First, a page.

As per BCG’s research analysis, the overall market for Swiss watches dropped by negative 21 percent by value. “If you look at the industry’s response to recent crises (2008 and 2016), you will notice a strong rebound within the next year or so. However, this time, it might be still a bit mitigated due to the ongoing restrictions. A growth of +15 percent can be foreseen for 2021,” says Schuler.
Since 1885 only twice has the Swiss watch industry recorded back-to-back drop in exports for three consecutive years. The first was during the financial panic of 1907 that led to the creation of the US Federal Reserve and the other was the Great Depression in 1930. During the 2009 financial crisis when exports dropped a hair-raising 22.3 percent, China emerged as the savior for the Swiss, pushing exports by a miraculous 23 percent. “We were operating in a different environment then where boutiques were still open, international travel retail continued and China was a booming market,” says Jules Boudrand, director, Financial Advisory, Deloitte SA. In 2021, China is expected to remain strong, including the shift in sales to mainland China as long as international travel retail is down. Globally, the pace of recovery will largely depend on the length and extent of the new lockdowns and the pace at which the global vaccination campaign advances. The growth of the industry should continue to rely on leading brands (independent or part of groups) and be driven mainly by high-end mechanical watches,” says Boudrand.
All Eyes on China
It’s been eight years since the Chinese government introduced a massive anti-corruption campaign and banned the gifting of luxury watches within bureaucratic circles. The corporate gifting trend in China is picking up steam again with the government trying to boost consumer spending within the country rather than overseas. Instead of flocking to Hong Kong, Singapore or Tokyo, the rich and famous have been making all their luxury purchases at Hainan Island — the new Mecca for luxury spenders in China. Last July, as the government tripled the annual allowance for duty-free purchases in Hainan to 100,000 yuan (about US$15,500) per person, luxury watch brands scrambled to open pop-ups and cover up the lost business during the pandemic. By January 2021 duty-free sales at Hainan had touched 180 million yuan, almost three times up from 2020.
“In July 2020, the duty free shopping limit significantly increased from approximately US$400 to US$14,000 per year, which included the purchase of an unlimited number of watches provided the total annual limit was not exceeded. This led Chinese consumers to shift a substantial portion of their buying power within the domestic market and away from Hong Kong, the US and Europe,” says Boudrand.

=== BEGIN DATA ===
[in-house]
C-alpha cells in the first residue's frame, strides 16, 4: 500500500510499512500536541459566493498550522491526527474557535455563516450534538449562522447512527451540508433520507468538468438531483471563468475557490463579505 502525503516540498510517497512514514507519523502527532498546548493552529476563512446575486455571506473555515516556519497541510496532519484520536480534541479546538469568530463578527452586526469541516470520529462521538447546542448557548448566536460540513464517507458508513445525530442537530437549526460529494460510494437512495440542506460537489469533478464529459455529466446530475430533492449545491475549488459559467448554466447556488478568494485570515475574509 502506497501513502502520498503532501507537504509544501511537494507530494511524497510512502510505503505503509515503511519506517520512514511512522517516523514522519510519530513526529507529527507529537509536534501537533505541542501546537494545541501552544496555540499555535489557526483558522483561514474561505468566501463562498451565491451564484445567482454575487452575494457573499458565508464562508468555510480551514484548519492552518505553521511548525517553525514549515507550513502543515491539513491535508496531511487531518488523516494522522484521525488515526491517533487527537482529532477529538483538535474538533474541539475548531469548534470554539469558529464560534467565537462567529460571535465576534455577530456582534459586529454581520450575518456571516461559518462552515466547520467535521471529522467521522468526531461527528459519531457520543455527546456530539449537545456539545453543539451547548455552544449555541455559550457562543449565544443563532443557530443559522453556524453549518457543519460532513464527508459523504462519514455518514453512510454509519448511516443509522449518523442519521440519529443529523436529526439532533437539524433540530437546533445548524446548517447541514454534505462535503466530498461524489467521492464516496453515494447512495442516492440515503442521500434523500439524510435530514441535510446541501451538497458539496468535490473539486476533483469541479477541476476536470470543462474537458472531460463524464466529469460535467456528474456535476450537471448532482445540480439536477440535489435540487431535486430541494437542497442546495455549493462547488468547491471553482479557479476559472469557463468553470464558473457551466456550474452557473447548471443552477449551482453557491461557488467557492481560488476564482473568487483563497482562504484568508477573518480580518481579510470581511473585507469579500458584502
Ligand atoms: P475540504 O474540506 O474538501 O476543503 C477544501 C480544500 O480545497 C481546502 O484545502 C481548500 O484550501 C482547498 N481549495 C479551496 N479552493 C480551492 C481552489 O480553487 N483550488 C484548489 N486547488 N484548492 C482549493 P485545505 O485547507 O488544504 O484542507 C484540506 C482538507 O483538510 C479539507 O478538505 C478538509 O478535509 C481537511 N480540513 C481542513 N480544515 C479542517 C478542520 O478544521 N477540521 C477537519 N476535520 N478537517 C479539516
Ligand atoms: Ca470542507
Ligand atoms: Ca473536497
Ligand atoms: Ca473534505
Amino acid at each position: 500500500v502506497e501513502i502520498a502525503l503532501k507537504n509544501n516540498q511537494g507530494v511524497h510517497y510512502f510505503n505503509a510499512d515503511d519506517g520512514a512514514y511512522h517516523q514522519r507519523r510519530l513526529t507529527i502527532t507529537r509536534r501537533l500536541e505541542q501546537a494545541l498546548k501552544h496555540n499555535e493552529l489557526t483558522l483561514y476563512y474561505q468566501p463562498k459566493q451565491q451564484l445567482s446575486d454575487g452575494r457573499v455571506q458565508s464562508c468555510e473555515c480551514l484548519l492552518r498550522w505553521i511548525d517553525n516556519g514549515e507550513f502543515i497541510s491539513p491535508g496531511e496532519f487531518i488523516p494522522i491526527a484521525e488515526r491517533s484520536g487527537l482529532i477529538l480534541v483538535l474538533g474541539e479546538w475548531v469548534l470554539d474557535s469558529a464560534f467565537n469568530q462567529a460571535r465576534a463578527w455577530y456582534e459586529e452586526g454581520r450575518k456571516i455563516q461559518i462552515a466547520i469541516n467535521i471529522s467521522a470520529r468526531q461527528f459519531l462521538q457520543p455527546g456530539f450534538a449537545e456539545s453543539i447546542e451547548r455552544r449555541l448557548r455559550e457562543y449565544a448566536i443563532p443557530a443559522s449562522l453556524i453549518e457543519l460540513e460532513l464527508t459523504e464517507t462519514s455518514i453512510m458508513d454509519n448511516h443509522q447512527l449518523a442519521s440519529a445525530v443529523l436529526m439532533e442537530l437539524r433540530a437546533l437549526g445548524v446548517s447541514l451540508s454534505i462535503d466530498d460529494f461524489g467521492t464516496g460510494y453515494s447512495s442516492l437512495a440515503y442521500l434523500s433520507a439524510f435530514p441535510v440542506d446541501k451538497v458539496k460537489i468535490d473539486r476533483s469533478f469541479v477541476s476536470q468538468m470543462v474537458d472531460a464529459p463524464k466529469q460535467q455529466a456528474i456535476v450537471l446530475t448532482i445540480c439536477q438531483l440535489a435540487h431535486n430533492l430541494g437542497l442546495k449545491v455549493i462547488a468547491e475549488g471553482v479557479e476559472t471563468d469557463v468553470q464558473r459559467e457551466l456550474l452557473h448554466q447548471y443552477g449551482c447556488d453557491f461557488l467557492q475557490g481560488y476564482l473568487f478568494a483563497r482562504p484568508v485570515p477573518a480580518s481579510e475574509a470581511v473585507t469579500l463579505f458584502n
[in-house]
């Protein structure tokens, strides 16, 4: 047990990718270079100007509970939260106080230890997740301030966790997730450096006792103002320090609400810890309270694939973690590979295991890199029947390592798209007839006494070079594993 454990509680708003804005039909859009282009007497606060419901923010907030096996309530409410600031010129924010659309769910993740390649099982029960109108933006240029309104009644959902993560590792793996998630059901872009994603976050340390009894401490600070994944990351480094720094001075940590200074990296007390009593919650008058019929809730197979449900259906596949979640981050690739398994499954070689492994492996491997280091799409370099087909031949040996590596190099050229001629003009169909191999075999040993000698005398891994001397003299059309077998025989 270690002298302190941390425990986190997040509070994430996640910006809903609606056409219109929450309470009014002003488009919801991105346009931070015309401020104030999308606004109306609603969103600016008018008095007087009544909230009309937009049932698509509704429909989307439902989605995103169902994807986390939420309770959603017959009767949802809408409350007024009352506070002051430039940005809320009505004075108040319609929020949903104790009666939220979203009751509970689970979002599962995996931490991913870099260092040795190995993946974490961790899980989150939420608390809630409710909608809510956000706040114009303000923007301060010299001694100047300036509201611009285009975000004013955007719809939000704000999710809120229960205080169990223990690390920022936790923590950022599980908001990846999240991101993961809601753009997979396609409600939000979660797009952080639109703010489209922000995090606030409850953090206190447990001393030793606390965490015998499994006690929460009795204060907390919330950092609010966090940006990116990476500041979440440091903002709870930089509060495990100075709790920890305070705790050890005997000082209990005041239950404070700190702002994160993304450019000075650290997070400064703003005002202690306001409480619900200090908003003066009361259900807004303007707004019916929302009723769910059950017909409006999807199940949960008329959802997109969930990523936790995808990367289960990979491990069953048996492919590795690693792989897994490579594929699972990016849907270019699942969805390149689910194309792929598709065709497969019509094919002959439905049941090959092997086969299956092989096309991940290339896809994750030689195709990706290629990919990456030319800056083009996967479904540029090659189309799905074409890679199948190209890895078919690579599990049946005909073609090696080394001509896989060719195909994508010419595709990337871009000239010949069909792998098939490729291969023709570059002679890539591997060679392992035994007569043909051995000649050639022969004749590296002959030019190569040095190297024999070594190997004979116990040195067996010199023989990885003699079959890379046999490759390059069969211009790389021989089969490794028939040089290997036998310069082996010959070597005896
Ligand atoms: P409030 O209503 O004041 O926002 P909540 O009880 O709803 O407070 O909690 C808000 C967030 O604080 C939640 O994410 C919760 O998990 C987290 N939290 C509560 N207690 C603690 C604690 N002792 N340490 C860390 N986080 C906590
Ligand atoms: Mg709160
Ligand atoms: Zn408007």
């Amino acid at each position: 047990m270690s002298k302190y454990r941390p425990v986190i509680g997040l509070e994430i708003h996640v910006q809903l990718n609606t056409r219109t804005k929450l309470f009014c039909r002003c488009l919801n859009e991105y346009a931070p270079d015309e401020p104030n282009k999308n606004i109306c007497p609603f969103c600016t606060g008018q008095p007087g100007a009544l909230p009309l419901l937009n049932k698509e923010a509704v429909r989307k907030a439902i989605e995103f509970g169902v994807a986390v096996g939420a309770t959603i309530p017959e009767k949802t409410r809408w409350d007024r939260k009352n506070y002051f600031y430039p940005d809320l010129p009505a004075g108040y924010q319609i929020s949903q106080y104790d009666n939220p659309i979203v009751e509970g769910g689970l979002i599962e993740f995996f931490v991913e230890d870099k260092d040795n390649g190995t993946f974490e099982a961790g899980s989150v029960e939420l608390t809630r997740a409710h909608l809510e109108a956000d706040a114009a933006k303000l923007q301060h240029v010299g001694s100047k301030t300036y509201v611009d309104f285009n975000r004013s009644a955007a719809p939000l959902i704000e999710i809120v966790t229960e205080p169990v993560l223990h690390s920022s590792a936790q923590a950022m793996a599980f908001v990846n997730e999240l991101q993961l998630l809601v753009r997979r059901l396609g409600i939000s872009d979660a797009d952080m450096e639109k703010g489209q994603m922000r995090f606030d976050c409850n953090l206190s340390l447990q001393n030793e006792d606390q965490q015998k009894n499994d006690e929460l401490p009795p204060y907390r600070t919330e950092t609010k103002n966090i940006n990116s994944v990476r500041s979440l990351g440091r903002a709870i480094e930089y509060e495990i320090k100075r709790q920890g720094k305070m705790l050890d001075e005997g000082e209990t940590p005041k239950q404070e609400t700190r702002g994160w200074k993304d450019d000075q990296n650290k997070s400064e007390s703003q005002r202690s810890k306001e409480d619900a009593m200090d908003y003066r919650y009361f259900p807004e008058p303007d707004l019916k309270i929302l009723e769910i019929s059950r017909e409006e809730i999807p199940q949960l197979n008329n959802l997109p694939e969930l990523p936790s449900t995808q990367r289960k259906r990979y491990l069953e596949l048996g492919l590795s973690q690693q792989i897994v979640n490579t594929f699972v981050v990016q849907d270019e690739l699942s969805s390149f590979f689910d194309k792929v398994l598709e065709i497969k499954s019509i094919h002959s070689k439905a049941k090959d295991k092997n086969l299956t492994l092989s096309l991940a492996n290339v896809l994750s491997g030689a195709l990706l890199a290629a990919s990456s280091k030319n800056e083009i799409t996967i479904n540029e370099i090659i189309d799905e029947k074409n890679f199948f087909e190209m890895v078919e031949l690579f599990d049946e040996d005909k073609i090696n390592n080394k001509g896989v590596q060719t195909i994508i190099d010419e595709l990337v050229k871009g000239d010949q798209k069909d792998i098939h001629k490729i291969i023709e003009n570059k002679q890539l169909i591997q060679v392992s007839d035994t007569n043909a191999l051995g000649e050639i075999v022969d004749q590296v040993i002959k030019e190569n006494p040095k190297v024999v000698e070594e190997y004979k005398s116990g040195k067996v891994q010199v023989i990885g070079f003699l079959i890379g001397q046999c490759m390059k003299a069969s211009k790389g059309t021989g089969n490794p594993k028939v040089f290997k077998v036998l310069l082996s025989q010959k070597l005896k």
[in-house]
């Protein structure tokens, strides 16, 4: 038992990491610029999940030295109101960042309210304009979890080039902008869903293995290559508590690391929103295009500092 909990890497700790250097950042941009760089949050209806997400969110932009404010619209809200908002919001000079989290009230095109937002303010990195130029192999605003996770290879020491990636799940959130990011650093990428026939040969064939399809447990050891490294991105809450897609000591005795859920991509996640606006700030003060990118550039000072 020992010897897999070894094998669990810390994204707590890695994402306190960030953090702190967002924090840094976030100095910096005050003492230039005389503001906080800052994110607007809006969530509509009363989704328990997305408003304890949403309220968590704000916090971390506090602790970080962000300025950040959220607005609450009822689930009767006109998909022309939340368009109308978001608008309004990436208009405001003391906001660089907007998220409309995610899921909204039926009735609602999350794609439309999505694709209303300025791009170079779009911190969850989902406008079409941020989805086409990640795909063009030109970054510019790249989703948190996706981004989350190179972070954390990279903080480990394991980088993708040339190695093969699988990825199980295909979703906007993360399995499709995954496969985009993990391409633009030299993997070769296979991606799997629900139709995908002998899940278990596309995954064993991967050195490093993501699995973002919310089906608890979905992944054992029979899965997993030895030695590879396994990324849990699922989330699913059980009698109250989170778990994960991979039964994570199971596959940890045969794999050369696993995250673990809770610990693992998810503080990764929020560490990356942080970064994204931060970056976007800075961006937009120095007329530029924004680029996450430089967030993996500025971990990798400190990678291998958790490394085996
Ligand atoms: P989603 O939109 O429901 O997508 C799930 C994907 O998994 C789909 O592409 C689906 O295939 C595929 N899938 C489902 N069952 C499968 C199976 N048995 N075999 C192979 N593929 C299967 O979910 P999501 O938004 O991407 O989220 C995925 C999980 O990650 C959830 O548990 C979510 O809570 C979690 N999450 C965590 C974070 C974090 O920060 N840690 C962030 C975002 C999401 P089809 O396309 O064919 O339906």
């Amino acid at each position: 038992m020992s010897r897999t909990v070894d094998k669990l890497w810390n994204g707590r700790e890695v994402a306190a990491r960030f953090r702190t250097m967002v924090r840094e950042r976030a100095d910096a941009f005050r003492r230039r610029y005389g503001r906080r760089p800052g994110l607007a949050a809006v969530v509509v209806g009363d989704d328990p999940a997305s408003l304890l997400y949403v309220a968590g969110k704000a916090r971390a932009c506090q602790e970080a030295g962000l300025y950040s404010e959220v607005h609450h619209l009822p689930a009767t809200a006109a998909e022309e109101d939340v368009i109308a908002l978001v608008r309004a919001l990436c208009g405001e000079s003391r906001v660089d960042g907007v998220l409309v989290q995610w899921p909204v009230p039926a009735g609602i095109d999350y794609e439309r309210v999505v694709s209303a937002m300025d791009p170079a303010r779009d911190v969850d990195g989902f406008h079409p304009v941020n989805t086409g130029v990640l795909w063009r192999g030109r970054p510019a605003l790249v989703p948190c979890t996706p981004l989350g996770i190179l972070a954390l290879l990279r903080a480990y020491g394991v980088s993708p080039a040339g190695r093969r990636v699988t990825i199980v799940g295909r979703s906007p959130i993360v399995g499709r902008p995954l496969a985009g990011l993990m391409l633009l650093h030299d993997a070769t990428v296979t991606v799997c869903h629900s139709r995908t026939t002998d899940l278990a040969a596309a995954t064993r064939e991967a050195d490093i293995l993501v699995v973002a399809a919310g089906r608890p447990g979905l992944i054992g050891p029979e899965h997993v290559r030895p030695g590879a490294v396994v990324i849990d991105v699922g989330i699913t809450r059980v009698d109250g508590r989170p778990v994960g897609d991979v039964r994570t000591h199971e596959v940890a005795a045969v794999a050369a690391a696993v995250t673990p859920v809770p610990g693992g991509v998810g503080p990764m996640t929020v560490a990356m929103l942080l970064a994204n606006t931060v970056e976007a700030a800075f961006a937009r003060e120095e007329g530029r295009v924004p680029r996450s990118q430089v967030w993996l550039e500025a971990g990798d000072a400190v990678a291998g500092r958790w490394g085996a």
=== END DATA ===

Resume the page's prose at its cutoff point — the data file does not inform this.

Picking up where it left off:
Besides the relaxation of duties in Hainan, China’s vibrant digital space also helped in boosting revenues for watch brands that had opened stores at the Tmall Luxury Pavilion, an online marketplace owned by the Alibaba Group. “China turned out to be the number one market for Zenith last year. Thanks to its appetite for luxury goods, it contributed to 30 percent of our sales, which was incredible. Last year we doubled our turnover in China between October and December,” says Julien Tornare, CEO, Zenith.
Despite the encouraging anecdotal reports of China’s role in rescuing the Swiss watch industry from the downturn in recent years, the sentiment about 2021 among financial analysts remains cautious.
“Hong Kong lost its top position to China as the largest market for luxury watches after more than a decade. Global luxury groups are investing heavily in developing their presence in China either physically or via e-commerce. All of the travel retail purchases have now been repatriated to mainland China and it should therefore remain a strong market for Swiss luxury watches but it is difficult to say if such high growth rates are sustainable,” says Boudrand.
China is hot again but that’s not good news for brands that relied heavily on Chinese travellers buying outside the country. Until last year, H. Moser & Cie would sell more than half of its watches in Switzerland to Chinese. The company’s sales in China, however, accounted for less than one percent of its global sales. “The travel restrictions had a significant impact on sales in Switzerland but we managed to reduce the drop by selling more watches to local clients. This year, we are increasing our digital presence in China. We have already opened a boutique in Beijing and will soon have stores in Shanghai, Hainan and Chengdu. We are also planning to participate in the upcoming edition of Watches and Wonders in Shanghai this April,” says Edouard Meylan, CEO, H. Moser & Cie.